Service recovery is incredibly important, especially in a world with blogs, Facebook and Twitter. An unhappy customer can do a lot of damage.
Sometimes there isn’t much you can do; the person is unsatisfied for one reason or another but you don’t find this out and so can’t address it. It is hard to deal with a problem when you don’t know there is one. This is why companies should encourage customer feedback: it is a far better to know about an issue than not.
But sometimes the issue surfaces and there is an opportunity to address the situation and turn an unhappy customer into a happy customer. This is a moment of truth for any organization. In some ways, finding an unhappy customer is a wonderful thing; it is an opportunity to excel.
Of course, this assumes your people are willing and able to take action.
Yesterday I spent the evening at the Hilton in Minneapolis. It was a disappointment.
Now I’m not a very demanding hotel traveler. I just need four things: an adequate room, internet service, a wake-up call and a key that works. The Hilton went one for four. The hotel had no internet service all evening, my key didn’t work and I never received a wake-up call.
When I checked out, the woman at the front desk dutifully asked “So how was your stay?” I replied, “Well, actually it was really disappointing: no internet, no wake-up call and a key malfunction.”
I would like to say this is when she quickly called in the troops, summoning the front desk manager and offering a room discount, credit for a future stay or at least a free donut. Unfortunately, she just looked astonished and somewhat terrified, and mumbled, “Oh, I’m sorry to hear that.”
Any service organization should make sure that employees look for unhappy customers and have the tools to try, at least, to address the situation. Hilton can do better.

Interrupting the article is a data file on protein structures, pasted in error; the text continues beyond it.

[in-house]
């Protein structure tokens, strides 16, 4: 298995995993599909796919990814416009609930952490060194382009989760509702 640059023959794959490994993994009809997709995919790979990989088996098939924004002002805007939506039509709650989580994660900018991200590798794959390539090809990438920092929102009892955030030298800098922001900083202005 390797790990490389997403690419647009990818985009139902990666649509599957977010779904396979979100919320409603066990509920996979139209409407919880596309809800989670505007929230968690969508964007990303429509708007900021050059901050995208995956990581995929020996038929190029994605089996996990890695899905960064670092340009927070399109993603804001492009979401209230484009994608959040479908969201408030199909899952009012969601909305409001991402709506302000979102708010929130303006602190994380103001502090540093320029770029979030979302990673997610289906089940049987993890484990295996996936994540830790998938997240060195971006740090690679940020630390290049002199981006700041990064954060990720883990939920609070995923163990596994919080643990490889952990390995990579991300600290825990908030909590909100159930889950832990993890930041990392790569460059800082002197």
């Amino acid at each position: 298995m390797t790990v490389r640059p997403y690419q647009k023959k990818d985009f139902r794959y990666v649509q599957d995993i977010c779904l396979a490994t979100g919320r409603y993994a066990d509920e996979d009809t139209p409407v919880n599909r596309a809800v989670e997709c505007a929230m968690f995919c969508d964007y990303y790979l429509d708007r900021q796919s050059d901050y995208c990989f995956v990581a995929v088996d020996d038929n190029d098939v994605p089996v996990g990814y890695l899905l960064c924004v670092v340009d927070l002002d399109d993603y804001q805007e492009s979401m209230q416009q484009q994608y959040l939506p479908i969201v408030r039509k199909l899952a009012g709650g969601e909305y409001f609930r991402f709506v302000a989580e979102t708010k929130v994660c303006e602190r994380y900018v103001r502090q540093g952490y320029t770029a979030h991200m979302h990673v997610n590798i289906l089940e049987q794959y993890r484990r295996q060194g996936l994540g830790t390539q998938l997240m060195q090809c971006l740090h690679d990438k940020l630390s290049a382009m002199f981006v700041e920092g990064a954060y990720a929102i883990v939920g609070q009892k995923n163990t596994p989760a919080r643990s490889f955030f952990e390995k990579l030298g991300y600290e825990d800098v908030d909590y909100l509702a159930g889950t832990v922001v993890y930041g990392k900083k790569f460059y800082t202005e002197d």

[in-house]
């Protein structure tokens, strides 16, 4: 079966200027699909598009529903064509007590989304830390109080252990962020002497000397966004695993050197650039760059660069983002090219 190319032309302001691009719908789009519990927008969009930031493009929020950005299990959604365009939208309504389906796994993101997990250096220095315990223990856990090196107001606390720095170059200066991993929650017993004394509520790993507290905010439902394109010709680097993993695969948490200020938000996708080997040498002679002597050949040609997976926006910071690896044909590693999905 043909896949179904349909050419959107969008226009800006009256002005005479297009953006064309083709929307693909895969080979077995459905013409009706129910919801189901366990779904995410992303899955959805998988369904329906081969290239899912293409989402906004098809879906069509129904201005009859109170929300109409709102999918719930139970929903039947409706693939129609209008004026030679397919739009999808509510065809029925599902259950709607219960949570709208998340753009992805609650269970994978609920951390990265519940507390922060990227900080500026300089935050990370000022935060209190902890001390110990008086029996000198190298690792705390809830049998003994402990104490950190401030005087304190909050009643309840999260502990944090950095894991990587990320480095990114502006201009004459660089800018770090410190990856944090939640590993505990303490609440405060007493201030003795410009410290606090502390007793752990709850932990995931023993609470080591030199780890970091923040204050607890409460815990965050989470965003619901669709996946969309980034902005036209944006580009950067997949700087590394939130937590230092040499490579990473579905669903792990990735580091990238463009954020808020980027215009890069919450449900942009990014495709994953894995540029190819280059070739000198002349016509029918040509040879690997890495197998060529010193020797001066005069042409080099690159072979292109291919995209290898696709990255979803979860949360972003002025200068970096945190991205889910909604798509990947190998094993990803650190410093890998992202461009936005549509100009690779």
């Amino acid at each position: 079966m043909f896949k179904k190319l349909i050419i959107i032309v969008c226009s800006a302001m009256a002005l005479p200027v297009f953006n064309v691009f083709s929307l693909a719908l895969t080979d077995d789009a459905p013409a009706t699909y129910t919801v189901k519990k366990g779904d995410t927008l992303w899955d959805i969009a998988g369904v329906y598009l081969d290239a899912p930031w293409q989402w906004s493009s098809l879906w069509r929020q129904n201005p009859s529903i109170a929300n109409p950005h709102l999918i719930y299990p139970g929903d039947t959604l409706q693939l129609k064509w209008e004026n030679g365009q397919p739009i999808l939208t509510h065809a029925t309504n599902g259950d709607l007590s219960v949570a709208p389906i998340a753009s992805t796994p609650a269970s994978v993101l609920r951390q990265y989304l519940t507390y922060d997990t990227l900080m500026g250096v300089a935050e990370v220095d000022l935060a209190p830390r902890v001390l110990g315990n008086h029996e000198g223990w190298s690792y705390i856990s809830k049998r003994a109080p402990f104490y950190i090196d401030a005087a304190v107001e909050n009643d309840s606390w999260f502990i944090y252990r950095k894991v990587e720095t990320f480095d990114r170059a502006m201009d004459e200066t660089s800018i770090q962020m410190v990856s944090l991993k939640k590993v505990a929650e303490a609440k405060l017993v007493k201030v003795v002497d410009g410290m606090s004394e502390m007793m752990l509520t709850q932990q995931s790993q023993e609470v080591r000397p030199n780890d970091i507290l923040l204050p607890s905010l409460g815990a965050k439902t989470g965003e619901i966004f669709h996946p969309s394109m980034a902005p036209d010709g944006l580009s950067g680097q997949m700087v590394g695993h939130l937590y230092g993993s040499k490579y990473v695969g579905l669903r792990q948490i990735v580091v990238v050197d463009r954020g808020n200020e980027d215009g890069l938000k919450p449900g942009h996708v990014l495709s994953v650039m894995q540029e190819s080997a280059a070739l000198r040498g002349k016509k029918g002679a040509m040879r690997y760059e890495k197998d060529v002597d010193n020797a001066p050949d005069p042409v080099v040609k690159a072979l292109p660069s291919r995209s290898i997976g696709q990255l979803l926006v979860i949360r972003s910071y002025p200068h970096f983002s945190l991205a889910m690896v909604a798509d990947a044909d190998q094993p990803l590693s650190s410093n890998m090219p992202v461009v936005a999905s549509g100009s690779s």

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There is no excuse for the front desk staff not to have it in their power to satisfy customers. All customer-facing staff should be trained and given the power to satisfy customers, within limits, and be able to immediately call upon a supervisor for more difficult cases.
This is especially true for a hotel, especially one like Hilton. They could learn a lot from Zappos.com.
Here’s a story you may have heard of in the media about a year or two ago:
One of Zappos’ customer service reps was dealing with a return for shoes a lady had bought for her husband. She had to return them because, tragically, her husband had died in a car accident. Not only did the customer service rep obviously provide free return shipping for the shoes (that’s their standard policy) but even had flowers delivered to the lady!
Looks like Hilton’s CEO needs to get a copy of Delivering Happiness by Zappos.com CEO Tony Hsieh.
Yousef—Well said. Zappos has certainly built quite a brand with great customer service (and some memorable stories!).
I have had issues with the keys at Hilton several times. The person behind the desk told me not to keep the keys near credit cards or near a cell phone. Well, that eliminates both my pant pockets! What a shame that they can’t figure out the technical challenges like other hotels have.
I think the front desk personnel is not empowered to take a decision, which I imagine senior management would view as resulting in too many discounts. That has to be frustrating, especially when it goes hand in hand with customer satisfaction surveys that ask customers whether the personnel at the front desk were friendly, did they smile…
Perhaps like Tim, I am one to stay away from the cell phone alarm. I turn it off at night. My preference is for an alarm clock in the room. Absent that, a wake up call.
I agree the front desk person probably didn’t have tools to work with. This is a management failure; front line employees should be encouraged to identify issues and deal with them, and given some things to use if need be.
On the alarm front, I generally use a lot of them: I bring one along, use the clock in the room and get a wake-up call. I don’t want to sleep late when I’m supposed to be speaking to a group!
I sometimes feel the junior hotel staff, like the front desk lady are not always trained/empowered enough to take these simple decisions. Just by doing so could improve the guest satisfaction levels significantly.
By the way, why do you prefer the wake up call over the mobile phone alarm? Haven’t used that service in years!